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How to Make Your Chance of Acceptance 70%

12 Dec

This may surprise you, but if you can fulfill the USNA listed requirements, they’ll probably take you. It’s not like so many of the other Ivy Leagues where you have to be a magician to be accepted (think Harvard). Here, most candidates drop out of competition for the 1,000 slots when they don’t fulfill the very long list of requirements. Look at the statistics:

If you can fulfill the requirements, you are probably going to get it

If you can fulfill the requirements, you are probably going to get it

This is not to say getting the official nomination, and becoming scholastically/medically/physically qualified is easy. Of course not. USNA doesn’t do ‘easy’. But, there is a way, with steps to get you there.

Check back next week. I’ll start showing you how to chip away at this list.

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Jacqui Murray is the author of the popular Building a Midshipman, the story of her daughter’s journey from high school to United States Naval Academy. She is webmaster for six blogs, an Amazon Vine Voice book reviewer, a tech columnist for Examiner.comEditorial Review Board member for ISTE’s Journal for Computing Teachers, Cisco guest blogger,IMS tech expert, and a weekly contributor to Write AnythingCurrently, she’s editing a military thriller for her agent that should be out to publishers this summer. Contact Jacqui at her writing office, WordDreams, or her tech lab, Ask a Tech Teacher.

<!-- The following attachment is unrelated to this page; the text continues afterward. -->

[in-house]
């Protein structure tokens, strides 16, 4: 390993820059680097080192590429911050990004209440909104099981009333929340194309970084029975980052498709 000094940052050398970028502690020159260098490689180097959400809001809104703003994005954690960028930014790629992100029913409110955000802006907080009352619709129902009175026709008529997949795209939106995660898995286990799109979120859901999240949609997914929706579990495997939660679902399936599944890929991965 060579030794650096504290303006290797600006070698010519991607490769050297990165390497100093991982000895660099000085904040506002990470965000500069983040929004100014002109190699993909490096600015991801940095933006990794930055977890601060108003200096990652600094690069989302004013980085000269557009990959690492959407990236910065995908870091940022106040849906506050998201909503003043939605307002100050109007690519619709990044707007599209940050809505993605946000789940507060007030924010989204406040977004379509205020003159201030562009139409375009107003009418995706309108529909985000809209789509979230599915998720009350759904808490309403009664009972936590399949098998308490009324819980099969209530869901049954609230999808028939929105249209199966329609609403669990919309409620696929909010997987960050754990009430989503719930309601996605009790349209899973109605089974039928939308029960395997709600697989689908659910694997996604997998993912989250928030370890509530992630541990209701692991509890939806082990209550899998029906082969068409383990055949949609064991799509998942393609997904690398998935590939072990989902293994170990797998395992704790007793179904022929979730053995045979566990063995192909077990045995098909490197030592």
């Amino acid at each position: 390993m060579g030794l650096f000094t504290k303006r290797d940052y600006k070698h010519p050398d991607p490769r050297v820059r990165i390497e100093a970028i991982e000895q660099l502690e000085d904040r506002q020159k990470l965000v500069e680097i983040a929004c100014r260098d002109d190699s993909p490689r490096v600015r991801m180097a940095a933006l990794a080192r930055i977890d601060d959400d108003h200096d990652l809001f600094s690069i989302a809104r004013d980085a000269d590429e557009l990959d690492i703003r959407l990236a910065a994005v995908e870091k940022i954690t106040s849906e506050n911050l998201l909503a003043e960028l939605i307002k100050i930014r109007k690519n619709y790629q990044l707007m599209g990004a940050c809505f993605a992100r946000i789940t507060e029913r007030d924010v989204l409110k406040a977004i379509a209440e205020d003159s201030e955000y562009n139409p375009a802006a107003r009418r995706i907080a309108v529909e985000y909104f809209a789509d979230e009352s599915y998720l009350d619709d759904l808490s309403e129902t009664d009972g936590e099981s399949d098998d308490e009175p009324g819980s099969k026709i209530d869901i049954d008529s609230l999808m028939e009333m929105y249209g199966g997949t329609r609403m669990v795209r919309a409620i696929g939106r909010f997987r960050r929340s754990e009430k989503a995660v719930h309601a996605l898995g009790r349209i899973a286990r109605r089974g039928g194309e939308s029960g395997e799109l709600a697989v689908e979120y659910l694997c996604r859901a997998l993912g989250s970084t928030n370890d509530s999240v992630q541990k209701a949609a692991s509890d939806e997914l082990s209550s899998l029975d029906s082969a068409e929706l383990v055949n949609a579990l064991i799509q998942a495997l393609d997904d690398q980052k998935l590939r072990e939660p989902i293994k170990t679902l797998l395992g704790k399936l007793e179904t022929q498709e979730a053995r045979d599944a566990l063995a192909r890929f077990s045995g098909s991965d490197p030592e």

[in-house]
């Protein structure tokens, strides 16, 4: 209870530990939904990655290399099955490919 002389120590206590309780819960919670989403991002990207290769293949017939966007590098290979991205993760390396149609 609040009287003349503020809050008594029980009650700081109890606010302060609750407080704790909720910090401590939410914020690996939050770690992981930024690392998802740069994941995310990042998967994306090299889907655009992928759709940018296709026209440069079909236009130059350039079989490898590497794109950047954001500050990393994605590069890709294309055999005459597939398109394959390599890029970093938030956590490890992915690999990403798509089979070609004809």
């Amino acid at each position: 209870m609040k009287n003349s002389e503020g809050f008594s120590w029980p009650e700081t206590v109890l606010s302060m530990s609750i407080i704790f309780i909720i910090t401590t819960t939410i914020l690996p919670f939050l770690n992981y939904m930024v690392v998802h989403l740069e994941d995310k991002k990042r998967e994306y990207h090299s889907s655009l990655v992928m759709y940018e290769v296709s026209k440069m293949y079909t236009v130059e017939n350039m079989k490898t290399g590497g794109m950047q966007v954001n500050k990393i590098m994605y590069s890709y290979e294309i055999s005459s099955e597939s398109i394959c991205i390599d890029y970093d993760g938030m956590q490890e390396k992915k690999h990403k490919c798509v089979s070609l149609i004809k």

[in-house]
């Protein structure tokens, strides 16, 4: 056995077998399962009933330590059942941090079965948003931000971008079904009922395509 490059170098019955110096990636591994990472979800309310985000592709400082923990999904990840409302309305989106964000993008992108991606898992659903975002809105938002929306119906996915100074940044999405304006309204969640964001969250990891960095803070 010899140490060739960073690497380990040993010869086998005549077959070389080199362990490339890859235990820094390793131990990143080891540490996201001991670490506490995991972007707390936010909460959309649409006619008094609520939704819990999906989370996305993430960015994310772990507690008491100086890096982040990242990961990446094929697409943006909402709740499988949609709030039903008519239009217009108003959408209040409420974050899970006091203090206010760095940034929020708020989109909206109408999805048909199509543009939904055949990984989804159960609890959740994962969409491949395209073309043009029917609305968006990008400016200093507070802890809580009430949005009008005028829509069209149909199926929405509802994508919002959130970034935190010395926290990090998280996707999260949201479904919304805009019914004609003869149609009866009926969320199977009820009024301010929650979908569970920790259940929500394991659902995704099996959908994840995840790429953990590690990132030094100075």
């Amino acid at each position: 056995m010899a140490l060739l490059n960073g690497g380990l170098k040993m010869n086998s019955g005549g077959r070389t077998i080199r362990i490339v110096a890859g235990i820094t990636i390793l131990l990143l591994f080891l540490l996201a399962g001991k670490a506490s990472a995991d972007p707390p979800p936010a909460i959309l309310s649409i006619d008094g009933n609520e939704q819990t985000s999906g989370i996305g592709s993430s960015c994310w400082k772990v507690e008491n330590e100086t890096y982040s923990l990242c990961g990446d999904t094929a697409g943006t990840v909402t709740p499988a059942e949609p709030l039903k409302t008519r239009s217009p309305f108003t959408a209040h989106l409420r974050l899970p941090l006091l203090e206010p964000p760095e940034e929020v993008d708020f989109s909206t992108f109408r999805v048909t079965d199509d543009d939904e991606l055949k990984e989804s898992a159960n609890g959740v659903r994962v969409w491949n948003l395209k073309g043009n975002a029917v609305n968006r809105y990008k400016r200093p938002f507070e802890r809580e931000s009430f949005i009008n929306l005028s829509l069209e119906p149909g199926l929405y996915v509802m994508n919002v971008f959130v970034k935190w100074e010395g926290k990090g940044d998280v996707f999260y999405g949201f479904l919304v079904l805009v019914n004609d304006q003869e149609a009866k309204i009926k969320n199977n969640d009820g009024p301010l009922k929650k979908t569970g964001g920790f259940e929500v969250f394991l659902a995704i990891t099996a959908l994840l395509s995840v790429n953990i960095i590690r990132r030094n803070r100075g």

Jacqui Murray is the author of the popular Building a Midshipman, the story of her daughter’s journey from high school to United States Naval Academy, and the thriller, To Hunt a Sub. She is also the author/editor of over a hundred books on integrating tech into education, adjunct professor of technology in education, webmaster for four blogs, an Amazon Vine Voice book reviewer, a columnist for TeachHUB, monthly contributor to Today’s Author and a freelance journalist on tech ed topics. You can find her books at her publisher’s website, Structured Learning. The sequel to To Hunt a Sub, Twenty-four Days, will be out this summer. Jacqui Murray has been teaching K-8 technology for 15 years. She is the editor/author of over a hundred tech ed resources including a K-8 technology curriculum, K-8 keyboard curriculum, K-8 Digital Citizenship curriculum. She is an adjunct professor in tech ed, CSG Master Teacher, webmaster for four blogs, an Amazon Vine Voice book reviewer, Editorial Review Board member for Journal for Computing Teachers, CAEP reviewer, CSTA presentation reviewer, freelance journalist on tech ed topics, and a weekly contributor to TeachHUB. You can find her resources at Structured Learning.


 
 

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